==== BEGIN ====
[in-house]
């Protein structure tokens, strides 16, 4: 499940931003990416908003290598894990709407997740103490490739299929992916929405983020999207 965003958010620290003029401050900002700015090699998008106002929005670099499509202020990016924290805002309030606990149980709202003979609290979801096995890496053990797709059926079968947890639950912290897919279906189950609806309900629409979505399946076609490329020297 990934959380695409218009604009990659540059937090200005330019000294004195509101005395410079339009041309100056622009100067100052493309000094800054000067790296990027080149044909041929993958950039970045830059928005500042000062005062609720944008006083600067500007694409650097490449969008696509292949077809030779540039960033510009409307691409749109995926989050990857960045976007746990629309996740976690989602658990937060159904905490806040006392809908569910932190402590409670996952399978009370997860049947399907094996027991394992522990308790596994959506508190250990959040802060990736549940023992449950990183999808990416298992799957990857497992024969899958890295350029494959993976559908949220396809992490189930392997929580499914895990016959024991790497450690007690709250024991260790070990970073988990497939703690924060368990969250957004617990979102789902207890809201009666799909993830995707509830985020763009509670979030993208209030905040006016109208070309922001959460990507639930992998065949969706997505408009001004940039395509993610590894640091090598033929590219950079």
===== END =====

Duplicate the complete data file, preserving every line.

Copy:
[in-house]
């Protein structure tokens, strides 16, 4: 499940931003990416908003290598894990709407997740103490490739299929992916929405983020999207 965003958010620290003029401050900002700015090699998008106002929005670099499509202020990016924290805002309030606990149980709202003979609290979801096995890496053990797709059926079968947890639950912290897919279906189950609806309900629409979505399946076609490329020297 990934959380695409218009604009990659540059937090200005330019000294004195509101005395410079339009041309100056622009100067100052493309000094800054000067790296990027080149044909041929993958950039970045830059928005500042000062005062609720944008006083600067500007694409650097490449969008696509292949077809030779540039960033510009409307691409749109995926989050990857960045976007746990629309996740976690989602658990937060159904905490806040006392809908569910932190402590409670996952399978009370997860049947399907094996027991394992522990308790596994959506508190250990959040802060990736549940023992449950990183999808990416298992799957990857497992024969899958890295350029494959993976559908949220396809992490189930392997929580499914895990016959024991790497450690007690709250024991260790070990970073988990497939703690924060368990969250957004617990979102789902207890809201009666799909993830995707509830985020763009509670979030993208209030905040006016109208070309922001959460990507639930992998065949969706997505408009001004940039395509993610590894640091090598033929590219950079």